New £10m speed system for Westlink is first on our roads
Speed cameras could be installed on the M1/Westlink to police motorists as part of a new £10m traffic control system.
Drivers travelling along the key access route will have to obey variable speed limits in a bid to ease congestion on the normally busy road.
It is the first time such a system has been applied to route in Northern Ireland. Similar systems operate on the M25 in London and the M42 in Birmingham.
Sensors have been installed on the carriageways between Blacks Road and Clifton Street which calculate the number of cars using the motorway as well as the optimum speed for traffic to travel.
This ‘optimum’ speed will then flash up on electronic signs at the gantries and drivers must drive at that speed.
Currently, there is no way to ensure motorists will stick to the changing mandatory speed limits, but the installation of speed cameras has not been ruled out.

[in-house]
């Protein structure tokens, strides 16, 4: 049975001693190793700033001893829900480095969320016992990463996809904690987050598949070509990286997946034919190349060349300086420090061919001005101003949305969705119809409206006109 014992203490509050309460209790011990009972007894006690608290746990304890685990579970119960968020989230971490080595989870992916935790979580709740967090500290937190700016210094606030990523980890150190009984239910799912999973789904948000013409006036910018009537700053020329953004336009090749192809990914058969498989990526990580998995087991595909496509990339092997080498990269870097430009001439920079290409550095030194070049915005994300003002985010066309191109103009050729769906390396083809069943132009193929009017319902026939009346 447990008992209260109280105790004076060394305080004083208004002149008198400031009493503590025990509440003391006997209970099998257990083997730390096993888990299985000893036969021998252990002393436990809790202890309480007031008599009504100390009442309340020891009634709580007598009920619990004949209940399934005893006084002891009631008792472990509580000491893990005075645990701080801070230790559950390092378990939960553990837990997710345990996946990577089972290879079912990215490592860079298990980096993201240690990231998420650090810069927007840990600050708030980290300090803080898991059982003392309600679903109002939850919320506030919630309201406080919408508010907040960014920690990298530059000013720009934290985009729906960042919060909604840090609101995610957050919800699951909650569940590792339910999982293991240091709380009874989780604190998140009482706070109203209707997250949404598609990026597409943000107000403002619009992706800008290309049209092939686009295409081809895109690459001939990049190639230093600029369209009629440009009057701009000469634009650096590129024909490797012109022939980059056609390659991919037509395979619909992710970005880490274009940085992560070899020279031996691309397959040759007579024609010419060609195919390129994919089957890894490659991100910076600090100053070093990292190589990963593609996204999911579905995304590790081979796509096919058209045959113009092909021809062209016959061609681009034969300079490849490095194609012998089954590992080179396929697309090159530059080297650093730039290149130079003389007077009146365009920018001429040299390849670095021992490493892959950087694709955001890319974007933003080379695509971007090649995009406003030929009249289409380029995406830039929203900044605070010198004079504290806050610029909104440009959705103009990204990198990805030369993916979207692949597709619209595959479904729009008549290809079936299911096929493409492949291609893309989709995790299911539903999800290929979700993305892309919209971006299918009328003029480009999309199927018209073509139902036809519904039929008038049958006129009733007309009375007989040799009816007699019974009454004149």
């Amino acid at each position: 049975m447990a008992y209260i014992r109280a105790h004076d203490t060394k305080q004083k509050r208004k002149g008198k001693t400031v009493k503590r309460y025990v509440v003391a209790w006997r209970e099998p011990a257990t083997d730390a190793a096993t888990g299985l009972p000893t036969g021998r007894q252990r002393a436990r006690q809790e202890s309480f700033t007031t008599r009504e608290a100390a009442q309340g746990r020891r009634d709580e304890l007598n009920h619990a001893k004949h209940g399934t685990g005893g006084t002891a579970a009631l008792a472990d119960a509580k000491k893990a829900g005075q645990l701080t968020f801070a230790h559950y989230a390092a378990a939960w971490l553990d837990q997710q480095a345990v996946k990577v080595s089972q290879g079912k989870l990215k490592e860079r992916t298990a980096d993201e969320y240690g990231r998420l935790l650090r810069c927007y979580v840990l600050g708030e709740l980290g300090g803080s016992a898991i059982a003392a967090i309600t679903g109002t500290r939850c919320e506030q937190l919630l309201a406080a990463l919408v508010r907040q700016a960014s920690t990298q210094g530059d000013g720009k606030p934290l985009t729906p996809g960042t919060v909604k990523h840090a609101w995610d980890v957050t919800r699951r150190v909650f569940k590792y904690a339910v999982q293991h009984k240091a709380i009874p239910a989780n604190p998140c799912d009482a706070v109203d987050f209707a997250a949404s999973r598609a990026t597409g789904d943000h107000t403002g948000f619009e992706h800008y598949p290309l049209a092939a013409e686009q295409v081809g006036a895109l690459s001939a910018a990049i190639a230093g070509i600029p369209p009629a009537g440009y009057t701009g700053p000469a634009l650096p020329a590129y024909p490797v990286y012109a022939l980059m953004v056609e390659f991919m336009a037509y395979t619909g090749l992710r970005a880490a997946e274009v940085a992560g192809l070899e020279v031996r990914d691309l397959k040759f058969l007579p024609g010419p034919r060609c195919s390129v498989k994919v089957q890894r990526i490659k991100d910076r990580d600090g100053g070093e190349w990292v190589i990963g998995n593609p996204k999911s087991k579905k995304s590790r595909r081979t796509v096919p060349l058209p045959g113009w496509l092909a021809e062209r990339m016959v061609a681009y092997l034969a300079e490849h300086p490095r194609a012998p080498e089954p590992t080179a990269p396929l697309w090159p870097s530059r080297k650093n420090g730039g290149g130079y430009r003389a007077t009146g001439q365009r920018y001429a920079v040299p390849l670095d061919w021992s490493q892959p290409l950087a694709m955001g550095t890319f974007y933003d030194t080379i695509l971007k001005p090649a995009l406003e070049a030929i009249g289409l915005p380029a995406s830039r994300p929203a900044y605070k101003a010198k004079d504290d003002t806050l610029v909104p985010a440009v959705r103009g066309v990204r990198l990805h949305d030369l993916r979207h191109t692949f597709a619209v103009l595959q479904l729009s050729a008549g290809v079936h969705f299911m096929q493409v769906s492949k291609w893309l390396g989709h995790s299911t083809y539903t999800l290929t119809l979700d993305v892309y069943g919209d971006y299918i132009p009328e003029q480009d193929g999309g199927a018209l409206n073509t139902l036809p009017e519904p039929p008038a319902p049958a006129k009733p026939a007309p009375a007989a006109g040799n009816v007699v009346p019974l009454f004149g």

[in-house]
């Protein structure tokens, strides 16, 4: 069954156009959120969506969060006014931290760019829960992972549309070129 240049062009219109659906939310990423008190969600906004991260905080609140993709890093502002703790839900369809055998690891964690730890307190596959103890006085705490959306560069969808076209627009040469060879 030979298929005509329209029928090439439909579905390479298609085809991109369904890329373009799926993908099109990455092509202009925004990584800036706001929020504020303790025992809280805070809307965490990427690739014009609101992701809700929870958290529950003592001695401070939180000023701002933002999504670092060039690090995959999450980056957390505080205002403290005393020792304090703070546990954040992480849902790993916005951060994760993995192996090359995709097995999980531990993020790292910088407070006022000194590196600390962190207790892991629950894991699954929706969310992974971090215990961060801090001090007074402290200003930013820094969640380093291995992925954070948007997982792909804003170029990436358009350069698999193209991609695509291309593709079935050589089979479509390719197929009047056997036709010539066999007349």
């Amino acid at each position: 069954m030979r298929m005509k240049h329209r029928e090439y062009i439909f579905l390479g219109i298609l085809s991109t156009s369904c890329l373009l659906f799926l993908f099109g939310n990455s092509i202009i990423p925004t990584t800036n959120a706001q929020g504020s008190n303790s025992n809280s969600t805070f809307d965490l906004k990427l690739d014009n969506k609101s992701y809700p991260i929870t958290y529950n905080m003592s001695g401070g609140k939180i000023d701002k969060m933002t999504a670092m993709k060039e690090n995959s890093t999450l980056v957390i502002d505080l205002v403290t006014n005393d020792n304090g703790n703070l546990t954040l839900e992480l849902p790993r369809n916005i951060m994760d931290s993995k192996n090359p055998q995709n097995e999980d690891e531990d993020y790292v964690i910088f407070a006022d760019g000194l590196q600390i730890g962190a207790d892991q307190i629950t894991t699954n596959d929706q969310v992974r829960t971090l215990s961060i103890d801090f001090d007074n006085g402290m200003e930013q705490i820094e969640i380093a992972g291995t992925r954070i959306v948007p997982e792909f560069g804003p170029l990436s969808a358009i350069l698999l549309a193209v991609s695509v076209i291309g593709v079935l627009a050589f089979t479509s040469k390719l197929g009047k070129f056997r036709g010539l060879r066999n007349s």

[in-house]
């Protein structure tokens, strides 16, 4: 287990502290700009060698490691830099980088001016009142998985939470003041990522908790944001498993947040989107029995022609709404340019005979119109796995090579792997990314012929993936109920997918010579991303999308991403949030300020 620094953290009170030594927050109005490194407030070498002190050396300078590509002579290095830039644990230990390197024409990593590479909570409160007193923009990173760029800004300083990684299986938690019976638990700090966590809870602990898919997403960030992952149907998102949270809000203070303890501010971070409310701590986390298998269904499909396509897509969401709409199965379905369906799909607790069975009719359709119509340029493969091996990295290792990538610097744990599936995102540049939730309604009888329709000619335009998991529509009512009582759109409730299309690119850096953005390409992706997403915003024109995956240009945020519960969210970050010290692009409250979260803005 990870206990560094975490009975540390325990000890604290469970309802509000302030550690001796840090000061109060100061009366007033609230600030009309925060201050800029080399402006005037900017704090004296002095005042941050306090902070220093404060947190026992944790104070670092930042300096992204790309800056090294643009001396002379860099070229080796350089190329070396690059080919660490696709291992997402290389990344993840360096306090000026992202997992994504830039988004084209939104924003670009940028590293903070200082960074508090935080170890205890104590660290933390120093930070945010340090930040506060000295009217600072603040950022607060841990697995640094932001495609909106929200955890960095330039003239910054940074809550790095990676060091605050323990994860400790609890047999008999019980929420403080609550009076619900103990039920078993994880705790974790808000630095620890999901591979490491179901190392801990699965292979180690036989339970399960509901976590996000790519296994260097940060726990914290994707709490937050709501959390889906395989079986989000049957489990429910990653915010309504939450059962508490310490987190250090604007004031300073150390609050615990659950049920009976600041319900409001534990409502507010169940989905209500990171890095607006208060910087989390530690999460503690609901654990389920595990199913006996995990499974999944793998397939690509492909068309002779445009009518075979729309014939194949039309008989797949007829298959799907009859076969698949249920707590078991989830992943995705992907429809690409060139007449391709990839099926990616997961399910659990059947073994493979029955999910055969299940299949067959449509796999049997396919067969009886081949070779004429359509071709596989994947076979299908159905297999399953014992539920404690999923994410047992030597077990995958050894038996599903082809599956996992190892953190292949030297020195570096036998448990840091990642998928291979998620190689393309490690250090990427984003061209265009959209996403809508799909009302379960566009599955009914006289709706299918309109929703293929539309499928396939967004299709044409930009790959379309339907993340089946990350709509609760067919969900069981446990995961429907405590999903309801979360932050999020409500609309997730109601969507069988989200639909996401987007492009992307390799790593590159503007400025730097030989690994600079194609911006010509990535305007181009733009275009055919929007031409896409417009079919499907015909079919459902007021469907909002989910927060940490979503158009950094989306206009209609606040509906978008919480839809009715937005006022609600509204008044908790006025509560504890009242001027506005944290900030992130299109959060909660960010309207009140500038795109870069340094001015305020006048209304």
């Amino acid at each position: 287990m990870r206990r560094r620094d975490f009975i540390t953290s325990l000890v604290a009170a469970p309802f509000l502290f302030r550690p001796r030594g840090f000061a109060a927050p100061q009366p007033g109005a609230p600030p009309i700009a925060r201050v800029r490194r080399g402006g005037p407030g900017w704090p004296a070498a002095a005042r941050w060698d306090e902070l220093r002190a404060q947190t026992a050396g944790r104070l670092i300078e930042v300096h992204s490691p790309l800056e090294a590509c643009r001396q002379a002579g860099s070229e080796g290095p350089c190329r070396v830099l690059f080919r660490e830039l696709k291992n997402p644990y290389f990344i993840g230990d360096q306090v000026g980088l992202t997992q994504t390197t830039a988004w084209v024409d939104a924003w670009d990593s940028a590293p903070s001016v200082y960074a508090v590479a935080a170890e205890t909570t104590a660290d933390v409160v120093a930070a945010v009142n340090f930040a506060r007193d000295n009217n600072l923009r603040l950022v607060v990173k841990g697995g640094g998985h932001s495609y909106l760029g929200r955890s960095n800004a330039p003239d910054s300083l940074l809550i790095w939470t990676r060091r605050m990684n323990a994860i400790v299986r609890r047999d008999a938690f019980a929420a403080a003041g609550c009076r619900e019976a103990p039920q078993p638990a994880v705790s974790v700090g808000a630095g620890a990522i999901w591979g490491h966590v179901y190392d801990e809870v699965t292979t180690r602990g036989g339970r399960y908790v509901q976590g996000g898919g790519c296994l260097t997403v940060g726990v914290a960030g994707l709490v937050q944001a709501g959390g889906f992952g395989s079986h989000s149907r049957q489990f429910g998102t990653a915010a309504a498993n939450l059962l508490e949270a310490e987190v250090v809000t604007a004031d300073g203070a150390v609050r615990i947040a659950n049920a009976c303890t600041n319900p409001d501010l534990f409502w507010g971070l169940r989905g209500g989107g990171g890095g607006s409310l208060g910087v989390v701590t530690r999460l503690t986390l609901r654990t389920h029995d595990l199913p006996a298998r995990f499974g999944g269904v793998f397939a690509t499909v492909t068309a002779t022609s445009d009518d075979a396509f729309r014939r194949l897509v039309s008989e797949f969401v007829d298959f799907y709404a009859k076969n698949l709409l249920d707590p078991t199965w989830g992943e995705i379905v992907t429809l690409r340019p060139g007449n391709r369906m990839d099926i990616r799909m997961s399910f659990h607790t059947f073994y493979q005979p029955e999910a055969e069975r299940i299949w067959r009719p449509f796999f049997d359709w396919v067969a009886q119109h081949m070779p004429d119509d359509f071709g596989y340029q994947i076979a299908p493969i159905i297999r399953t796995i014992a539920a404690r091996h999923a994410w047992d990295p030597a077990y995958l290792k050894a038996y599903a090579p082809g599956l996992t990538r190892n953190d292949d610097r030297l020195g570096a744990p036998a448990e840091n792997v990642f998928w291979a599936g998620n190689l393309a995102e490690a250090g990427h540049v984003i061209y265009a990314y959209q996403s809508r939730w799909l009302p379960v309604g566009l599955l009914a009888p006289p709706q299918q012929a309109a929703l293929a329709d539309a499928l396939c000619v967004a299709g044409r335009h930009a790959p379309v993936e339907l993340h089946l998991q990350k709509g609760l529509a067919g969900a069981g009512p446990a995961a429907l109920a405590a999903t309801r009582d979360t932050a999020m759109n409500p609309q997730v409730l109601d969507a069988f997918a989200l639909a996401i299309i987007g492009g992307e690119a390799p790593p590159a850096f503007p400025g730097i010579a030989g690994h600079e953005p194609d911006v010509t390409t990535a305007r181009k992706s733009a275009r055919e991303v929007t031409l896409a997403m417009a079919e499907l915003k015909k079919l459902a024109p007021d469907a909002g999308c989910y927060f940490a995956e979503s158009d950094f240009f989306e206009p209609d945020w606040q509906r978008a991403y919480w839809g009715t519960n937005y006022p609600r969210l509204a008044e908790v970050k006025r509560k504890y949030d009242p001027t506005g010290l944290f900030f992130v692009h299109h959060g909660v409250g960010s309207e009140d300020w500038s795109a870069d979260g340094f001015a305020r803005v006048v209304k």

Road Services network traffic control manager Brian Maxwell said discussions had taken place between the Roads Service and the PSNI in the development stage but nothing has been confirmed.
“We have consulted with colleagues in the police service all the way through the design process and the enforcement is a police responsibility and they will be doing that through their normal traffic patrols,” he said.
“The system could be further enhanced to include automatic camera enforcement, but we are waiting to see how the normal policing patrol enforcement evolves. Speed cameras won’t be installed at the moment, but I would not rule it out in the future.”
CCTV cameras, however, have been placed at particular points to monitor traffic.
Mr Maxwell said the Roads Service installed the new system in a bid to help manage the flow of vehicles on the key access route.
He explained it had always been part of the original plans, but could not be implemented when the Westlink first opened.
“We had to collect data for the system, that is why it did not open at the same time as the Westlink,” he added.
Mr Maxwell said the system should also help to improve safety on one of Northern Ireland’s busiest routes.